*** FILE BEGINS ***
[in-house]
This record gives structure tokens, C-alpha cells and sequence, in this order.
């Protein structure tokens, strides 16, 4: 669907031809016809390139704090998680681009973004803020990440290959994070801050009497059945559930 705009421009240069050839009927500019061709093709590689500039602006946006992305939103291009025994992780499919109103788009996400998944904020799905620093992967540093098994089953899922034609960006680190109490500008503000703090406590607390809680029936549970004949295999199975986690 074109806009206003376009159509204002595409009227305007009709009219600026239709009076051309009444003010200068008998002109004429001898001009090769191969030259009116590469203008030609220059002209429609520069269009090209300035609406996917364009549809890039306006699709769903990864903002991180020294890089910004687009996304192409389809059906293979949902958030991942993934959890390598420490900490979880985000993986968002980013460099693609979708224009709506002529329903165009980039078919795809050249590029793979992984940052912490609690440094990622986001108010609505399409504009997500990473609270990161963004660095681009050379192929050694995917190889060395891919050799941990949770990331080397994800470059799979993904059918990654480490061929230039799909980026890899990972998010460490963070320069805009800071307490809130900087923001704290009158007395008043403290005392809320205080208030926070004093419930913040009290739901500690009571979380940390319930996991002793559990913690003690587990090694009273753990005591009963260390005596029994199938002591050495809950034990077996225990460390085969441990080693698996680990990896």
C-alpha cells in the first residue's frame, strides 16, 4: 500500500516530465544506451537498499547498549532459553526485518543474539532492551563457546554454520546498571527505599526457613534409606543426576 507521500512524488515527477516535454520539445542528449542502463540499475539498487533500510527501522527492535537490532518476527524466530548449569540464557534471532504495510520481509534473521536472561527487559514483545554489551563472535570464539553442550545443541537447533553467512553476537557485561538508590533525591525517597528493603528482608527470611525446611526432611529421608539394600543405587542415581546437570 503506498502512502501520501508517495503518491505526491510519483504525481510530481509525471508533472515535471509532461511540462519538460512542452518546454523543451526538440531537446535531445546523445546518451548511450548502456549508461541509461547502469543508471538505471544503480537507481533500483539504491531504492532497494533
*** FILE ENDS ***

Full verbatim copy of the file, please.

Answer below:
[in-house]
This record gives structure tokens, C-alpha cells and sequence, in this order.
């Protein structure tokens, strides 16, 4: 669907031809016809390139704090998680681009973004803020990440290959994070801050009497059945559930 705009421009240069050839009927500019061709093709590689500039602006946006992305939103291009025994992780499919109103788009996400998944904020799905620093992967540093098994089953899922034609960006680190109490500008503000703090406590607390809680029936549970004949295999199975986690 074109806009206003376009159509204002595409009227305007009709009219600026239709009076051309009444003010200068008998002109004429001898001009090769191969030259009116590469203008030609220059002209429609520069269009090209300035609406996917364009549809890039306006699709769903990864903002991180020294890089910004687009996304192409389809059906293979949902958030991942993934959890390598420490900490979880985000993986968002980013460099693609979708224009709506002529329903165009980039078919795809050249590029793979992984940052912490609690440094990622986001108010609505399409504009997500990473609270990161963004660095681009050379192929050694995917190889060395891919050799941990949770990331080397994800470059799979993904059918990654480490061929230039799909980026890899990972998010460490963070320069805009800071307490809130900087923001704290009158007395008043403290005392809320205080208030926070004093419930913040009290739901500690009571979380940390319930996991002793559990913690003690587990090694009273753990005591009963260390005596029994199938002591050495809950034990077996225990460390085969441990080693698996680990990896």
C-alpha cells in the first residue's frame, strides 16, 4: 500500500516530465544506451537498499547498549532459553526485518543474539532492551563457546554454520546498571527505599526457613534409606543426576 507521500512524488515527477516535454520539445542528449542502463540499475539498487533500510527501522527492535537490532518476527524466530548449569540464557534471532504495510520481509534473521536472561527487559514483545554489551563472535570464539553442550545443541537447533553467512553476537557485561538508590533525591525517597528493603528482608527470611525446611526432611529421608539394600543405587542415581546437570 503506498502512502501520501508517495503518491505526491510519483504525481510530481509525471508533472515535471509532461511540462519538460512542452518546454523543451526538440531537446535531445546523445546518451548511450548502456549508461541509461547502469543508471538505471544503480537507481533500483539504491531504492532497494533